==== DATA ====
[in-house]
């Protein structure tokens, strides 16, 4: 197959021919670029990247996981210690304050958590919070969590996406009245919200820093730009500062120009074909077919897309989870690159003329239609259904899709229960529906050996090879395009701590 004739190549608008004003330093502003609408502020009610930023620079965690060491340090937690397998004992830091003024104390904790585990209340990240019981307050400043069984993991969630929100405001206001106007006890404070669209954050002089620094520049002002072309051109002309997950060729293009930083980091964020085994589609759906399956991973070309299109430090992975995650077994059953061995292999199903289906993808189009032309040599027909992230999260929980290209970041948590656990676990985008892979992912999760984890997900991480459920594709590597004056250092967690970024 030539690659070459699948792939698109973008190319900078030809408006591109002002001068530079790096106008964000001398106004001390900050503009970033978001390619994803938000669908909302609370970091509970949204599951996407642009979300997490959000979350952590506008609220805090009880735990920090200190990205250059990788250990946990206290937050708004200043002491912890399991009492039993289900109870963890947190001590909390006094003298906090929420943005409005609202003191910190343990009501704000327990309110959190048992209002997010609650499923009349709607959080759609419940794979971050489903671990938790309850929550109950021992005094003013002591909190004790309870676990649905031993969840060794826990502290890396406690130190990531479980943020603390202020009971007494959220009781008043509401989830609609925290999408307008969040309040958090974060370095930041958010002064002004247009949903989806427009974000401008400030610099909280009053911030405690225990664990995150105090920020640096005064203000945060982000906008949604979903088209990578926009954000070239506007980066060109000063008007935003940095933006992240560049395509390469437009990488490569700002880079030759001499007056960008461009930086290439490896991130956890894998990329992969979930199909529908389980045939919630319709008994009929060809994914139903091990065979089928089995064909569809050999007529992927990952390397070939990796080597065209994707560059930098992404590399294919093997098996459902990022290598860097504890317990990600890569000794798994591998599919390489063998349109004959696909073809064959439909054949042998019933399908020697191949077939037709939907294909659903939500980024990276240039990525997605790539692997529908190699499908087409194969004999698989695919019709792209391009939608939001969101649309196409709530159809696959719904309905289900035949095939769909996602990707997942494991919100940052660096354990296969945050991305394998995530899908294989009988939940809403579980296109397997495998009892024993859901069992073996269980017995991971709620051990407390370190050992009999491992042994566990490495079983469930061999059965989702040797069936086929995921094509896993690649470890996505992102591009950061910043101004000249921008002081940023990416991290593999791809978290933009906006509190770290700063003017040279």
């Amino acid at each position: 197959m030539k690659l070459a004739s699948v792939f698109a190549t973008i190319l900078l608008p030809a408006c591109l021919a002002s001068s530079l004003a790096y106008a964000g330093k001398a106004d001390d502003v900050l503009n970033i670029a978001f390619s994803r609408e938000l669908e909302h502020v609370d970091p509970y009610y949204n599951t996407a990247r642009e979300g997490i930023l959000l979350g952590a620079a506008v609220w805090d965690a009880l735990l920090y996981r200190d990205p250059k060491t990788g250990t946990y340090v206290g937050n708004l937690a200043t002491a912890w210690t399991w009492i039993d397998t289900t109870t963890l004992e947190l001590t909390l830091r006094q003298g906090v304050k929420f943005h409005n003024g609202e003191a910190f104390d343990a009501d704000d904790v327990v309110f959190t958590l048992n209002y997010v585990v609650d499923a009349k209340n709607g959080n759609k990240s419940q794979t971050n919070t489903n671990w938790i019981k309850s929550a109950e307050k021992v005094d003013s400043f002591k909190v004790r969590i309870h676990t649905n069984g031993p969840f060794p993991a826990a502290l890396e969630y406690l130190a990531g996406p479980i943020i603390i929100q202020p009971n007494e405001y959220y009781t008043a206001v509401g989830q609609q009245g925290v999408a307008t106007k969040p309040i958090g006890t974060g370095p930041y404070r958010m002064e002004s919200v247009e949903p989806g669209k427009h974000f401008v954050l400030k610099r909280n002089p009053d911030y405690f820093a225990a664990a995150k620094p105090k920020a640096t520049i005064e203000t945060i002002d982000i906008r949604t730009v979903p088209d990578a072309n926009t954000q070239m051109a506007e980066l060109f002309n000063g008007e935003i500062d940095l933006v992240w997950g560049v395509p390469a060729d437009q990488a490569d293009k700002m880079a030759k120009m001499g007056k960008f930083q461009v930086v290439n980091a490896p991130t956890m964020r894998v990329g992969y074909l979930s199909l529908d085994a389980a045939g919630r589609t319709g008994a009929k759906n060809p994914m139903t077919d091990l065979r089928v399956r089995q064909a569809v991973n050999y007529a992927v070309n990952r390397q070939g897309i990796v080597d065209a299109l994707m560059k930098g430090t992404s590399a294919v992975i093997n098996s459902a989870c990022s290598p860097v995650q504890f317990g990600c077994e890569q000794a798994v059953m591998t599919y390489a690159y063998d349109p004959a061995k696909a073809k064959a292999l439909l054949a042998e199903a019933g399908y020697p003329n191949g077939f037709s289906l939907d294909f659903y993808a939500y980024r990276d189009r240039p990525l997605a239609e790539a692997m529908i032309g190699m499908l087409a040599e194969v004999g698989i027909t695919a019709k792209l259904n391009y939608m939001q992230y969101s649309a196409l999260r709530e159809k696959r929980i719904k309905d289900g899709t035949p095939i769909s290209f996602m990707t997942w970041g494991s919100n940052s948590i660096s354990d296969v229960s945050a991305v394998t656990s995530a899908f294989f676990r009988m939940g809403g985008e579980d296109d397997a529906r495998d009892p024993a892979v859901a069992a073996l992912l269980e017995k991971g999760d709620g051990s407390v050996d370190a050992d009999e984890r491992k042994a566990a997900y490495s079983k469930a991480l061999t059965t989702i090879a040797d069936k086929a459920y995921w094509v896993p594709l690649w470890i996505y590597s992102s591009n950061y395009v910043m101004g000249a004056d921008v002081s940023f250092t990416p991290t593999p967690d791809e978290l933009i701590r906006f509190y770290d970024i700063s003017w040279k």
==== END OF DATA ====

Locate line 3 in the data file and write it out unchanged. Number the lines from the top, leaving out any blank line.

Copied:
């Amino acid at each position: 197959m030539k690659l070459a004739s699948v792939f698109a190549t973008i190319l900078l608008p030809a408006c591109l021919a002002s001068s530079l004003a790096y106008a964000g330093k001398a106004d001390d502003v900050l503009n970033i670029a978001f390619s994803r609408e938000l669908e909302h502020v609370d970091p509970y009610y949204n599951t996407a990247r642009e979300g997490i930023l959000l979350g952590a620079a506008v609220w805090d965690a009880l735990l920090y996981r200190d990205p250059k060491t990788g250990t946990y340090v206290g937050n708004l937690a200043t002491a912890w210690t399991w009492i039993d397998t289900t109870t963890l004992e947190l001590t909390l830091r006094q003298g906090v304050k929420f943005h409005n003024g609202e003191a910190f104390d343990a009501d704000d904790v327990v309110f959190t958590l048992n209002y997010v585990v609650d499923a009349k209340n709607g959080n759609k990240s419940q794979t971050n919070t489903n671990w938790i019981k309850s929550a109950e307050k021992v005094d003013s400043f002591k909190v004790r969590i309870h676990t649905n069984g031993p969840f060794p993991a826990a502290l890396e969630y406690l130190a990531g996406p479980i943020i603390i929100q202020p009971n007494e405001y959220y009781t008043a206001v509401g989830q609609q009245g925290v999408a307008t106007k969040p309040i958090g006890t974060g370095p930041y404070r958010m002064e002004s919200v247009e949903p989806g669209k427009h974000f401008v954050l400030k610099r909280n002089p009053d911030y405690f820093a225990a664990a995150k620094p105090k920020a640096t520049i005064e203000t945060i002002d982000i906008r949604t730009v979903p088209d990578a072309n926009t954000q070239m051109a506007e980066l060109f002309n000063g008007e935003i500062d940095l933006v992240w997950g560049v395509p390469a060729d437009q990488a490569d293009k700002m880079a030759k120009m001499g007056k960008f930083q461009v930086v290439n980091a490896p991130t956890m964020r894998v990329g992969y074909l979930s199909l529908d085994a389980a045939g919630r589609t319709g008994a009929k759906n060809p994914m139903t077919d091990l065979r089928v399956r089995q064909a569809v991973n050999y007529a992927v070309n990952r390397q070939g897309i990796v080597d065209a299109l994707m560059k930098g430090t992404s590399a294919v992975i093997n098996s459902a989870c990022s290598p860097v995650q504890f317990g990600c077994e890569q000794a798994v059953m591998t599919y390489a690159y063998d349109p004959a061995k696909a073809k064959a292999l439909l054949a042998e199903a019933g399908y020697p003329n191949g077939f037709s289906l939907d294909f659903y993808a939500y980024r990276d189009r240039p990525l997605a239609e790539a692997m529908i032309g190699m499908l087409a040599e194969v004999g698989i027909t695919a019709k792209l259904n391009y939608m939001q992230y969101s649309a196409l999260r709530e159809k696959r929980i719904k309905d289900g899709t035949p095939i769909s290209f996602m990707t997942w970041g494991s919100n940052s948590i660096s354990d296969v229960s945050a991305v394998t656990s995530a899908f294989f676990r009988m939940g809403g985008e579980d296109d397997a529906r495998d009892p024993a892979v859901a069992a073996l992912l269980e017995k991971g999760d709620g051990s407390v050996d370190a050992d009999e984890r491992k042994a566990a997900y490495s079983k469930a991480l061999t059965t989702i090879a040797d069936k086929a459920y995921w094509v896993p594709l690649w470890i996505y590597s992102s591009n950061y395009v910043m101004g000249a004056d921008v002081s940023f250092t990416p991290t593999p967690d791809e978290l933009i701590r906006f509190y770290d970024i700063s003017w040279k």